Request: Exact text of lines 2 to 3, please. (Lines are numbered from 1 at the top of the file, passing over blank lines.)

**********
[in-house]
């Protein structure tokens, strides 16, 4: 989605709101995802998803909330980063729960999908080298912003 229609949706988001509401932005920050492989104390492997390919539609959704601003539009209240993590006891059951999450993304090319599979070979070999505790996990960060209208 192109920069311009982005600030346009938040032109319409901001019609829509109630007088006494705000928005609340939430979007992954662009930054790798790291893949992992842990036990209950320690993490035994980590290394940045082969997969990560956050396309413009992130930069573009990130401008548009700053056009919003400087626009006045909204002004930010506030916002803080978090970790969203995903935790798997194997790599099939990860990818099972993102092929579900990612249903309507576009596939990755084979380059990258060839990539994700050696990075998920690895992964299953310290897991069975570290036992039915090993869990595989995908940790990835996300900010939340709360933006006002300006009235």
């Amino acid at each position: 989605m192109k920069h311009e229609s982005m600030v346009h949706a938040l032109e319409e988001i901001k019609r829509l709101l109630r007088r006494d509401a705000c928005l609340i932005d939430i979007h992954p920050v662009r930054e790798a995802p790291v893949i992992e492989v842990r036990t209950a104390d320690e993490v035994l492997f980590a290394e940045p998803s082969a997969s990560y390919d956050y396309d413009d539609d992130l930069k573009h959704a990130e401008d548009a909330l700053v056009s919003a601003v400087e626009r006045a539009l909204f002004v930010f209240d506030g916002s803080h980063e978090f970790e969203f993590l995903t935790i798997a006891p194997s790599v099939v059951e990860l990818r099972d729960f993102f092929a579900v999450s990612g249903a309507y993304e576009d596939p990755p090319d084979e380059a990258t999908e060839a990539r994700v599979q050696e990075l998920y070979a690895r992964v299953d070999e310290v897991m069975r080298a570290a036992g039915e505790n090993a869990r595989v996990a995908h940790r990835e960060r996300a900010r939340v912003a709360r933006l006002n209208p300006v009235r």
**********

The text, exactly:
């Protein structure tokens, strides 16, 4: 989605709101995802998803909330980063729960999908080298912003 229609949706988001509401932005920050492989104390492997390919539609959704601003539009209240993590006891059951999450993304090319599979070979070999505790996990960060209208 192109920069311009982005600030346009938040032109319409901001019609829509109630007088006494705000928005609340939430979007992954662009930054790798790291893949992992842990036990209950320690993490035994980590290394940045082969997969990560956050396309413009992130930069573009990130401008548009700053056009919003400087626009006045909204002004930010506030916002803080978090970790969203995903935790798997194997790599099939990860990818099972993102092929579900990612249903309507576009596939990755084979380059990258060839990539994700050696990075998920690895992964299953310290897991069975570290036992039915090993869990595989995908940790990835996300900010939340709360933006006002300006009235």
């Amino acid at each position: 989605m192109k920069h311009e229609s982005m600030v346009h949706a938040l032109e319409e988001i901001k019609r829509l709101l109630r007088r006494d509401a705000c928005l609340i932005d939430i979007h992954p920050v662009r930054e790798a995802p790291v893949i992992e492989v842990r036990t209950a104390d320690e993490v035994l492997f980590a290394e940045p998803s082969a997969s990560y390919d956050y396309d413009d539609d992130l930069k573009h959704a990130e401008d548009a909330l700053v056009s919003a601003v400087e626009r006045a539009l909204f002004v930010f209240d506030g916002s803080h980063e978090f970790e969203f993590l995903t935790i798997a006891p194997s790599v099939v059951e990860l990818r099972d729960f993102f092929a579900v999450s990612g249903a309507y993304e576009d596939p990755p090319d084979e380059a990258t999908e060839a990539r994700v599979q050696e990075l998920y070979a690895r992964v299953d070999e310290v897991m069975r080298a570290a036992g039915e505790n090993a869990r595989v996990a995908h940790r990835e960060r996300a900010r939340v912003a709360r933006l006002n209208p300006v009235r």